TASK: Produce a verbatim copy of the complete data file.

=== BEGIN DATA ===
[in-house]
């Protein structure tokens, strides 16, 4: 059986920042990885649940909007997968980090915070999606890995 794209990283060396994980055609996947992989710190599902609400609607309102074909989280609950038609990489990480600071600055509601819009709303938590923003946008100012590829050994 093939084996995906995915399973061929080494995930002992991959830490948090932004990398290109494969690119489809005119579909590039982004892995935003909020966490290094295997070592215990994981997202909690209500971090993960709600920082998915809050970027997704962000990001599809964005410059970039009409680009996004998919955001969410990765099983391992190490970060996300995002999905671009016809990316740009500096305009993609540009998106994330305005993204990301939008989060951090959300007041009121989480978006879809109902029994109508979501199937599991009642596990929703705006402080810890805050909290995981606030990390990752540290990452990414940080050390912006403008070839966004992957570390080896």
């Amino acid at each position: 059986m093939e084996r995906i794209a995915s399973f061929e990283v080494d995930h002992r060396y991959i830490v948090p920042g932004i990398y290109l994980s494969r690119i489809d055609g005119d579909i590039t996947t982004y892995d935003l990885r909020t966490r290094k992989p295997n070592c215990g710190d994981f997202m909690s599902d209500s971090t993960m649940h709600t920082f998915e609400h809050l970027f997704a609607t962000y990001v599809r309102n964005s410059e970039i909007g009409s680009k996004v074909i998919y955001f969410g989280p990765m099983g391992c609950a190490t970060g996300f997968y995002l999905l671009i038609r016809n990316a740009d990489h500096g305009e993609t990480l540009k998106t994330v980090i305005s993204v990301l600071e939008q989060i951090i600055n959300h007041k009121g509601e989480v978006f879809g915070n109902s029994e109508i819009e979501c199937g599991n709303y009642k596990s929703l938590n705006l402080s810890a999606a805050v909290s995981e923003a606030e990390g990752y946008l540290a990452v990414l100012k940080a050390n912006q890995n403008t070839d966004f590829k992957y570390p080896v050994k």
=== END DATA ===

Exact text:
[in-house]
């Protein structure tokens, strides 16, 4: 059986920042990885649940909007997968980090915070999606890995 794209990283060396994980055609996947992989710190599902609400609607309102074909989280609950038609990489990480600071600055509601819009709303938590923003946008100012590829050994 093939084996995906995915399973061929080494995930002992991959830490948090932004990398290109494969690119489809005119579909590039982004892995935003909020966490290094295997070592215990994981997202909690209500971090993960709600920082998915809050970027997704962000990001599809964005410059970039009409680009996004998919955001969410990765099983391992190490970060996300995002999905671009016809990316740009500096305009993609540009998106994330305005993204990301939008989060951090959300007041009121989480978006879809109902029994109508979501199937599991009642596990929703705006402080810890805050909290995981606030990390990752540290990452990414940080050390912006403008070839966004992957570390080896």
């Amino acid at each position: 059986m093939e084996r995906i794209a995915s399973f061929e990283v080494d995930h002992r060396y991959i830490v948090p920042g932004i990398y290109l994980s494969r690119i489809d055609g005119d579909i590039t996947t982004y892995d935003l990885r909020t966490r290094k992989p295997n070592c215990g710190d994981f997202m909690s599902d209500s971090t993960m649940h709600t920082f998915e609400h809050l970027f997704a609607t962000y990001v599809r309102n964005s410059e970039i909007g009409s680009k996004v074909i998919y955001f969410g989280p990765m099983g391992c609950a190490t970060g996300f997968y995002l999905l671009i038609r016809n990316a740009d990489h500096g305009e993609t990480l540009k998106t994330v980090i305005s993204v990301l600071e939008q989060i951090i600055n959300h007041k009121g509601e989480v978006f879809g915070n109902s029994e109508i819009e979501c199937g599991n709303y009642k596990s929703l938590n705006l402080s810890a999606a805050v909290s995981e923003a606030e990390g990752y946008l540290a990452v990414l100012k940080a050390n912006q890995n403008t070839d966004f590829k992957y570390p080896v050994k």